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Keeping current as an attending

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sylvanthus

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Question for the attendings out there. What do you guys do to keep current and/or knock out your CMEs? EBMedicine, EMReports, Critical Decisions, EMEDHome, EMRAP, EMCRIT? Seems there is a plethora of possibilities as an attending, but its all way more friggin expensive now than being a resident/fellow. Trying to do what I can do stay on top of my **** and not spend an arm and a leg.

Any thoughts appreciated.
 

miacomet

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Question for the attendings out there. What do you guys do to keep current and/or knock out your CMEs? EBMedicine, EMReports, Critical Decisions, EMEDHome, EMRAP, EMCRIT? Seems there is a plethora of possibilities as an attending, but its all way more friggin expensive now than being a resident/fellow. Trying to do what I can do stay on top of my **** and not spend an arm and a leg.

Any thoughts appreciated.

Make your job pay for it- most attendings outside academia don't do much.
 

Groove

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I have UpToDate sub that tracks all my searches and gives me 0.5cme per search. I pretty much use that for 100% of my cmes.

I subscribe to Critical Decisions and really like that journal. Some months are higher yield than others but it’s short and sweet and easy to finish unlike most journals.

Most of us get Annals if you are ACEP member. I’ll scan that and select read a few studies that tickle my interest.

I have EMRAP sub but am really bad about not listening to it for a few months and then listening to a bunch during road trips out of town. ( Pretty much the only time so listen to it.)

I bought the new Rosen’s (new to me) a month ago with the intent of scanning through it over the course of next few months but let’s get real...I don’t think I’ve picked it back up since that night lol.

I have a bunch of specialty related books that I read every now and then on radiology or other things but it’s pretty infrequent. The kind of books you buy going “I’ll totally read that..” and 2 years later you’re still “reading” it.

Most of my “reading” is probably case related stuff during work, usually on UpToDate if I get something that is uncommon or unusual.
 
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BoardingDoc

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Question for the attendings out there. What do you guys do to keep current and/or knock out your CMEs? EBMedicine, EMReports, Critical Decisions, EMEDHome, EMRAP, EMCRIT? Seems there is a plethora of possibilities as an attending, but its all way more friggin expensive now than being a resident/fellow. Trying to do what I can do stay on top of my **** and not spend an arm and a leg.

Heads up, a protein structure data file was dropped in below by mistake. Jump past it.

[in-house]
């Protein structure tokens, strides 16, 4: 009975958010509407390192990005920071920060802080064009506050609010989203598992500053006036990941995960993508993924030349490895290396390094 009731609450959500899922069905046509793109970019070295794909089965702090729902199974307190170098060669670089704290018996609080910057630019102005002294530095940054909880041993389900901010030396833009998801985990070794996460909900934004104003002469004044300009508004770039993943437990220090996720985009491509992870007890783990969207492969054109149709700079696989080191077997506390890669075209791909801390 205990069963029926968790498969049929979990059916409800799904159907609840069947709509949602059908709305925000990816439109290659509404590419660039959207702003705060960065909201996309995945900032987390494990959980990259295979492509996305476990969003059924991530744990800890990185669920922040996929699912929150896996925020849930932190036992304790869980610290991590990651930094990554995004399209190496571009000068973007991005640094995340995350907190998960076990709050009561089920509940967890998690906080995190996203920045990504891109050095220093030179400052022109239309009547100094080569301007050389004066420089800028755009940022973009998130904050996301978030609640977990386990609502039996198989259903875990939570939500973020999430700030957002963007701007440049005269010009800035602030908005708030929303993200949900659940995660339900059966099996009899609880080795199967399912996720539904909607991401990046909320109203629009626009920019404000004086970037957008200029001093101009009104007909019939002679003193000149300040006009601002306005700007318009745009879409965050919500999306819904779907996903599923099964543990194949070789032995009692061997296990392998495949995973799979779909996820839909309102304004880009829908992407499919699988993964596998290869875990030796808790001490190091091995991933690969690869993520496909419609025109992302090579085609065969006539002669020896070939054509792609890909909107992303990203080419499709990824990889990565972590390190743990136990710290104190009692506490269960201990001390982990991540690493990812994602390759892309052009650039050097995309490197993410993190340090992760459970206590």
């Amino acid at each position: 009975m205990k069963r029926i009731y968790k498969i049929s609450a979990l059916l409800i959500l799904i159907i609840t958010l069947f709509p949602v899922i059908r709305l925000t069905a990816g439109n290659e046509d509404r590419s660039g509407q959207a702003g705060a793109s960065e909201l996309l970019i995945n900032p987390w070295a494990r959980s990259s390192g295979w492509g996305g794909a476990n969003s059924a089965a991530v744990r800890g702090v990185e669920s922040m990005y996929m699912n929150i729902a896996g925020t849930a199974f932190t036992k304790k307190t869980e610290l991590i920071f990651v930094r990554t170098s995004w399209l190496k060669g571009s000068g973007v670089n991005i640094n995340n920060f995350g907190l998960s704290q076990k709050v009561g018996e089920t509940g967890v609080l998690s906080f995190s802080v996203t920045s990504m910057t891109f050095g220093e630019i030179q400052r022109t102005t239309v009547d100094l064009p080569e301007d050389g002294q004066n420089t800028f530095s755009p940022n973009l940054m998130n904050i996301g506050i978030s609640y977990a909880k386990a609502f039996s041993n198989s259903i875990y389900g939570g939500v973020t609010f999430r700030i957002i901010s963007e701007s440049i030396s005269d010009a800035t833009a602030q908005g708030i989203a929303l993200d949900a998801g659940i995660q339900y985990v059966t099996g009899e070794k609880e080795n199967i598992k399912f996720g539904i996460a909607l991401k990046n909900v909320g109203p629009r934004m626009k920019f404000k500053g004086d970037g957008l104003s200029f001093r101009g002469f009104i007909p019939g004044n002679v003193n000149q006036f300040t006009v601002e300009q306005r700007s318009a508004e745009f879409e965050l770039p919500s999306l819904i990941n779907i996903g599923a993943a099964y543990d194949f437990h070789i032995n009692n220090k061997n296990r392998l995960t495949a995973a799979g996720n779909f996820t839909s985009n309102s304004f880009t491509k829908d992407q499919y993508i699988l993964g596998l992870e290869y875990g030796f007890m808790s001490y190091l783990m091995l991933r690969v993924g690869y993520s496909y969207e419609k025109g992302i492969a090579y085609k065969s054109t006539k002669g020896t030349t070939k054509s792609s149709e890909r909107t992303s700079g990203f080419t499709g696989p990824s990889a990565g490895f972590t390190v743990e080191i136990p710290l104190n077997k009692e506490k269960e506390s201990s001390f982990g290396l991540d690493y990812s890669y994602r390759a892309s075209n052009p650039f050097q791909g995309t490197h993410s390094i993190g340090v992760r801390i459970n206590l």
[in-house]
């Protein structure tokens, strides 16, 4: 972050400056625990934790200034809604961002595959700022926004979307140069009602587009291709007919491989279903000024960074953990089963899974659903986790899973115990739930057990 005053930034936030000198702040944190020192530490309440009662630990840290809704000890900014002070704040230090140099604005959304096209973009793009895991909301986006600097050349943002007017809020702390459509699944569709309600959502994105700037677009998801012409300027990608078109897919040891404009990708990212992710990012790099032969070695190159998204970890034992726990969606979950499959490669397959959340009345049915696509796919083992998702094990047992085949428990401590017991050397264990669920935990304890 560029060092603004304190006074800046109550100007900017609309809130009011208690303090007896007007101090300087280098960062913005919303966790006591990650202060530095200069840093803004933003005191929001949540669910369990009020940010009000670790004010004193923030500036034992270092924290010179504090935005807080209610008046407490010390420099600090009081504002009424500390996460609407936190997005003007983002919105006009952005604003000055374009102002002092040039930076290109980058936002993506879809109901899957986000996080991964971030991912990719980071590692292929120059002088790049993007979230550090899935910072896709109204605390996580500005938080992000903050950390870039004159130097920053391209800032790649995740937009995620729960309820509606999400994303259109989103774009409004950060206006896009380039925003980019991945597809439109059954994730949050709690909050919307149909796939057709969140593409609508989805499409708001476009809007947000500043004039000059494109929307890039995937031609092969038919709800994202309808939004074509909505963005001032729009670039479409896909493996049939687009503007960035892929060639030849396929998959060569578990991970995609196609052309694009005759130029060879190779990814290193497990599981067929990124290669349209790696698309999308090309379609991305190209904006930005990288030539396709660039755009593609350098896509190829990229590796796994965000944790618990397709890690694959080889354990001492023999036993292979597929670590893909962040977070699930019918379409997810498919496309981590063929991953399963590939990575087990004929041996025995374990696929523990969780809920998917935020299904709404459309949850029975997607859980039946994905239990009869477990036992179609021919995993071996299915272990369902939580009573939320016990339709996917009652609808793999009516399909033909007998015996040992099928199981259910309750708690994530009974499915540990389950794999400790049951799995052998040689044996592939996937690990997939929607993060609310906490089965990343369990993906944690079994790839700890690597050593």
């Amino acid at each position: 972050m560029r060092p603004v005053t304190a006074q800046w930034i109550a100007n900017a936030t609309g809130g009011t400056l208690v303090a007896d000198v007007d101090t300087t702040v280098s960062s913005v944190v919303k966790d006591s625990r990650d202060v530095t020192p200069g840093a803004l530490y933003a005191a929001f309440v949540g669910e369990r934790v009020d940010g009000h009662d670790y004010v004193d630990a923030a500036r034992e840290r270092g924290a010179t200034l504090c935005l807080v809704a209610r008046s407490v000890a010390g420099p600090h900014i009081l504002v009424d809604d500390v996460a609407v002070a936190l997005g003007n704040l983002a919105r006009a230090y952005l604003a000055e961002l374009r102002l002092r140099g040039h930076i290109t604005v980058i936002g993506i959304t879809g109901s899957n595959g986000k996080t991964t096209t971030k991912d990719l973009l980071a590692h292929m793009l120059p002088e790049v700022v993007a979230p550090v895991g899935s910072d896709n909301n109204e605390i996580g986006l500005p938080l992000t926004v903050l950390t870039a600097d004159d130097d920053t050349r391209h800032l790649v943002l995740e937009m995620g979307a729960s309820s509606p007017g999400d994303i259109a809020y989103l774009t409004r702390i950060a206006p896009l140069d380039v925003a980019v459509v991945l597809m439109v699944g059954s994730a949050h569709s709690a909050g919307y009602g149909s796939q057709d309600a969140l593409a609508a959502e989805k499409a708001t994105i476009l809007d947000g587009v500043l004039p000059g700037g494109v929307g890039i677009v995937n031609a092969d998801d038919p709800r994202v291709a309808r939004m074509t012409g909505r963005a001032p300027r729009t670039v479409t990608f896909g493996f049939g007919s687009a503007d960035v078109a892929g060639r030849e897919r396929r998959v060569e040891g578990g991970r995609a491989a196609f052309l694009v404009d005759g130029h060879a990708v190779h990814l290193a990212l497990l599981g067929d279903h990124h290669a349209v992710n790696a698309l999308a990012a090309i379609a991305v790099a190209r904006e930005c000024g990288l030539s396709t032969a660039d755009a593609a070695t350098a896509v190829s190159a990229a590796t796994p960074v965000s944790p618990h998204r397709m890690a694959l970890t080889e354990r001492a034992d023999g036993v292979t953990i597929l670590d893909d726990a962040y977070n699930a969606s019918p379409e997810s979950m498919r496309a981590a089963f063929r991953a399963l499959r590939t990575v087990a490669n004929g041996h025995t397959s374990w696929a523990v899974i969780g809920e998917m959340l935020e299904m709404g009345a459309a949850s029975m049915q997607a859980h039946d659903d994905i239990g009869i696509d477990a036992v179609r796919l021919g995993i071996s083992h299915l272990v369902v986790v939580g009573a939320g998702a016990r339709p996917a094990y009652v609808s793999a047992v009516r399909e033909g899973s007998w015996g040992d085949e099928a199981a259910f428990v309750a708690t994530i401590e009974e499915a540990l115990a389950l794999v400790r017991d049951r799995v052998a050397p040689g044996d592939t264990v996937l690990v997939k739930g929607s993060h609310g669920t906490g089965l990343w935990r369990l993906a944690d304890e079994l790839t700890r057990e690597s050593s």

Any thoughts appreciated.
Uptodate frequently for obvious reasons.

Journalfeed for daily bits of info. Anything that seems really poignant is worth reading the actual article, as I've found the journalfeed author's conclusions to be less than reliable on a handful of occasions. That said, it's more useful than not and it's free.

I'm still on my residency journal club mailing list and try to read whatever is being covered most months.
 

Paperman

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I'm a newer attending but so far it's been pretty easy. 99% of what I learned during residency still forms the core of my knowledge base.

I used to love EM:RAP, etc. as a medical student and resident but I've found that most topics they cover are either too basic or too novel and not applicable in my system (i.e., I can't be only EM doc in group following Cam Berg's rapid protocols as I'd be a huge outlier and that isn't the way our group, hospitalists, specialists currently practice).

UpToDate is not a great resource for EM practice.
EB Medicine is overly thorough and superfluous and best geared towards interns.
Critical Decisions is pretty good.
Annals and Journal of EM are both OK quick skims.
There are a variety of EM/Critical Care websites I'll peruse infrequently, maybe once every 1-2 weeks, and they're generally redundant so pretty easy to see what "experts" thoughts are these topics. I can usually do this during a shift when bored.

I think you'll find it to be much easier than you think.

TPM
 

thegenius

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I stay mostly uptodate with a blog reader on my phone. I use Feedly and subscribe to a number of blogs:
(in no particular order)
- Dr. Smith's ECG Blog
- EMCrit Blog
- Emergency Medicine Literature Of Note
- First 10 EM
- LITFL
- The Poison Review
- MD Whistleblower
- Resus M.E!
- The Central Line
- REBEL EM
- The Trauma Professional's Blog
- KevinMD.com

I read this stuff regularly. Primarily while I'm on the shiiter or before going to bed.


While I work I primarily use UpToDate. It's not geared for EM but it's thorough. I would like UpToDate for EM though, which would cut out about 75% of the crap.
 
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thegenius